explaining our pay and conditions and how that wouldn’t change. So I was
cautious because it was a new thing and the idea of an academy used to be a
very bad thing and it’s very unfortunate that they have the same name for the
bad ones and the good ones because people get confused and assume that if
you work in an academy that’s because you work in a terrible, terrible school.
But I was quite supportive and, since it’s come in, I don’t think there has been
any negative impact really.
Can you think of any examples of the positive impact?
It just seems that the school has more money to do things so it you want some
resources for your pupils the money is generally available as long as it’s a
reasonable request. For example, for Year 11 we’ve bought them all revision
books rather than them having to buy them. And things like that obviously helps
in the sort of school we are and the area we work in. The playground facilities
for the pupils have massively improved as have all the facilities for the pupils.
So, as far as I’m concerned, we’ve kind of got a newer school – and part of that
is through BSF of course – but still we’ve got the money for resources and for
subsidising trips //
What about the culture of the school or within your department – have you
noticed any difference?
No, not at all. From what I understand from people who have been here a bit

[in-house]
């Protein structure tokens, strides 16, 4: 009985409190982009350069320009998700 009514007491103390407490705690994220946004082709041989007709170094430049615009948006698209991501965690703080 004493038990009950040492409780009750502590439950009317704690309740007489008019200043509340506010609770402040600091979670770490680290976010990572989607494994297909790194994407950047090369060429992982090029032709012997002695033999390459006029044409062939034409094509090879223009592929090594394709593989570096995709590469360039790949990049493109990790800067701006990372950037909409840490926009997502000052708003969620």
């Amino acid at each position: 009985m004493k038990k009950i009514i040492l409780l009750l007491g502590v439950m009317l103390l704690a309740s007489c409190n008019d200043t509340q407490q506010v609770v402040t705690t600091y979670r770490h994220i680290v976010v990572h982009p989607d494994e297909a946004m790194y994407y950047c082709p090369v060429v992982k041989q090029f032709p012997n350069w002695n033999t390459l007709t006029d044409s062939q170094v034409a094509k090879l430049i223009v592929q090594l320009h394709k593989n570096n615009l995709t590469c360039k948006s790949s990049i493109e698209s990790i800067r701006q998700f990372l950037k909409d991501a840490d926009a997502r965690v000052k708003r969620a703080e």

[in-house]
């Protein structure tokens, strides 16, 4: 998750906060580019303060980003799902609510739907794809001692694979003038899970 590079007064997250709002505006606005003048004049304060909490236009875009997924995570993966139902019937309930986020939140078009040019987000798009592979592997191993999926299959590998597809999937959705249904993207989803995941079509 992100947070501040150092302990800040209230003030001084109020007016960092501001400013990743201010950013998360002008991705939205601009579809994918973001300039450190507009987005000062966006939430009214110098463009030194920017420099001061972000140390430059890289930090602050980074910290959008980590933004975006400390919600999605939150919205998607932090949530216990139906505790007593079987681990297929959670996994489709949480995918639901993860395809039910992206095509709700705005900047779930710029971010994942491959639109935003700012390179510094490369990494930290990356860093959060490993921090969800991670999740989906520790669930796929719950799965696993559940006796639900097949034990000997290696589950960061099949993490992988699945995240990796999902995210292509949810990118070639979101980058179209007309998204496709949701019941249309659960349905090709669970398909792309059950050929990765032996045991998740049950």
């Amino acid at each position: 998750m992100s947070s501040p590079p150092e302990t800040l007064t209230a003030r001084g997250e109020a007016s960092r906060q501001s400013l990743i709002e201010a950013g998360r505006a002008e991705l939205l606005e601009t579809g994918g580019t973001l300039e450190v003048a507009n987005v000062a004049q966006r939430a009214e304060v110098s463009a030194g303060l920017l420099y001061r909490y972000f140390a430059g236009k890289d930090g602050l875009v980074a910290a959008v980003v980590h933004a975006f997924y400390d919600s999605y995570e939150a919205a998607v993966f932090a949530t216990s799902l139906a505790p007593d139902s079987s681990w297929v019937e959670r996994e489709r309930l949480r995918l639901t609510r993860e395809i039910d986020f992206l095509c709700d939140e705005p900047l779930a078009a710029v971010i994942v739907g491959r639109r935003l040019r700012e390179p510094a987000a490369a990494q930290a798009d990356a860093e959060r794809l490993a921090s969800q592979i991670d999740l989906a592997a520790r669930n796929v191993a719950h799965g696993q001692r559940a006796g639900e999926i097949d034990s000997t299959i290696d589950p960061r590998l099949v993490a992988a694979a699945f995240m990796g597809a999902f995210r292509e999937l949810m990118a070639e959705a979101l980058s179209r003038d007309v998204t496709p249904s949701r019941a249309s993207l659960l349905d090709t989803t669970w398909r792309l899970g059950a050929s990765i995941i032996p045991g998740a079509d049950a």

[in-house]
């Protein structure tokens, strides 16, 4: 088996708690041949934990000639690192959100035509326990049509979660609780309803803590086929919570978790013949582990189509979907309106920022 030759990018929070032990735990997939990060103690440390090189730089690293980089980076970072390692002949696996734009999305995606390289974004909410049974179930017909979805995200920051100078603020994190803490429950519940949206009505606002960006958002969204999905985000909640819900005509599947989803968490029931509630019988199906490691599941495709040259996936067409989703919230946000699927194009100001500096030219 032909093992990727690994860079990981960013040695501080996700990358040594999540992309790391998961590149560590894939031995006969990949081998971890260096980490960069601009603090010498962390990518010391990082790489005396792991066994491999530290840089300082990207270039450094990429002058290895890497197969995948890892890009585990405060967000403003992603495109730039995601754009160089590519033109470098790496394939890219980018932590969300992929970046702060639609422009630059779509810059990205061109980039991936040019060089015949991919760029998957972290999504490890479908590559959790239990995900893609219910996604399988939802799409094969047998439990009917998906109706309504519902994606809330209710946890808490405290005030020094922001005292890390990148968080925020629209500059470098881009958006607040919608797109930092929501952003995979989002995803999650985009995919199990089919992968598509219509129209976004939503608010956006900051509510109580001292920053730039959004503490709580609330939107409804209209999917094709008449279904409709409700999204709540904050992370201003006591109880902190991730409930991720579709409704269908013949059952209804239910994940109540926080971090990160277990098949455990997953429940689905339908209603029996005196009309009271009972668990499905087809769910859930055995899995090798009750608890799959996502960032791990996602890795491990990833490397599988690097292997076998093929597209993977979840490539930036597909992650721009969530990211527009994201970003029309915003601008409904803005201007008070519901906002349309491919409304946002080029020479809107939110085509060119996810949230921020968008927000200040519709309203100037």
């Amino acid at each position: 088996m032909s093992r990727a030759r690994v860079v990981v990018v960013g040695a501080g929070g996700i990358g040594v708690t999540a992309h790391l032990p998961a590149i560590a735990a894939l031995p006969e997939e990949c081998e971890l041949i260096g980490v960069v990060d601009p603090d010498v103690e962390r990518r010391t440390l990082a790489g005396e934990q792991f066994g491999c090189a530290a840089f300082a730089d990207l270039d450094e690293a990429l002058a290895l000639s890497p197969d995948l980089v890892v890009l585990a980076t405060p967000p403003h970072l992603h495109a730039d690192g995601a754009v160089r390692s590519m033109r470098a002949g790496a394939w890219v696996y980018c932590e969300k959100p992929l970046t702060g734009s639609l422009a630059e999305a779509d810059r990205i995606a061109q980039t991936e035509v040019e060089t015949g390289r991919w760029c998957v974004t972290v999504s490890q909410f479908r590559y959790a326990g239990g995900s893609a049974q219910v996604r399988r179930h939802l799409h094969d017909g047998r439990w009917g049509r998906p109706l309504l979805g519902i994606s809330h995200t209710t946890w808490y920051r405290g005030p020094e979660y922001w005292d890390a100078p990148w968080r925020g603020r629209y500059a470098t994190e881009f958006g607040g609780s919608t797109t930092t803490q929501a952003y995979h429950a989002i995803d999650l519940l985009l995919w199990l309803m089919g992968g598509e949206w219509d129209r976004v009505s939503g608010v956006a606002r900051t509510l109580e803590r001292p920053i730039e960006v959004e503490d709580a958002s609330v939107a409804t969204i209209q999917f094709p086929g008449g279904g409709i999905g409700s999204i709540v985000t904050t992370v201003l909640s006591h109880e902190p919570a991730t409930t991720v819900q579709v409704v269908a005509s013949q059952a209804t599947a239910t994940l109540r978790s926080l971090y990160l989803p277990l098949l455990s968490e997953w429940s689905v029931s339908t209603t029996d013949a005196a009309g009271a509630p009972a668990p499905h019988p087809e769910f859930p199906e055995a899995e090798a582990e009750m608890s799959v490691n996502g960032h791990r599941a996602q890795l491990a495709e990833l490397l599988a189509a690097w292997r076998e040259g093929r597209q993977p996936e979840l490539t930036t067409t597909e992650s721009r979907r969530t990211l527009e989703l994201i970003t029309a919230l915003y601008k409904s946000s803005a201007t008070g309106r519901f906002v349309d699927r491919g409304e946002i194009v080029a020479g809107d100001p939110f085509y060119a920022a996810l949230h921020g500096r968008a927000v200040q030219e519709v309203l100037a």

longer I think the change in culture has been with the new head teacher coming
in which was before the academy conversion. People now work a lot harder and
take their job more seriously whereas before I think some people were slacking
off a little bit from what I’ve heard. But I don’t think any of that is connected
with being an academy.
[break in recording]
A lot of the policies that are really unpopular quite often concern things like
pensions and things that don’t really impact on work with the children, if you
Stockdale – head of yr. 7
see what I mean. So I think what the government is doing is very unpopular in a
lot of ways but only a limited number of things do filter through to actual
interaction with the children and some of it is more to do with the fact that
working as a teacher is not as attractive a proposition as it used to be in terms
of the pension contributions. It’s more things like to do with general pay and
conditions I think and general workload where there are problems but, in terms
of the impact on the pupils, I think the only impact is just the fact that we are
so busy these days to be honest.
Thank you.
Stockdale – head of yr. 7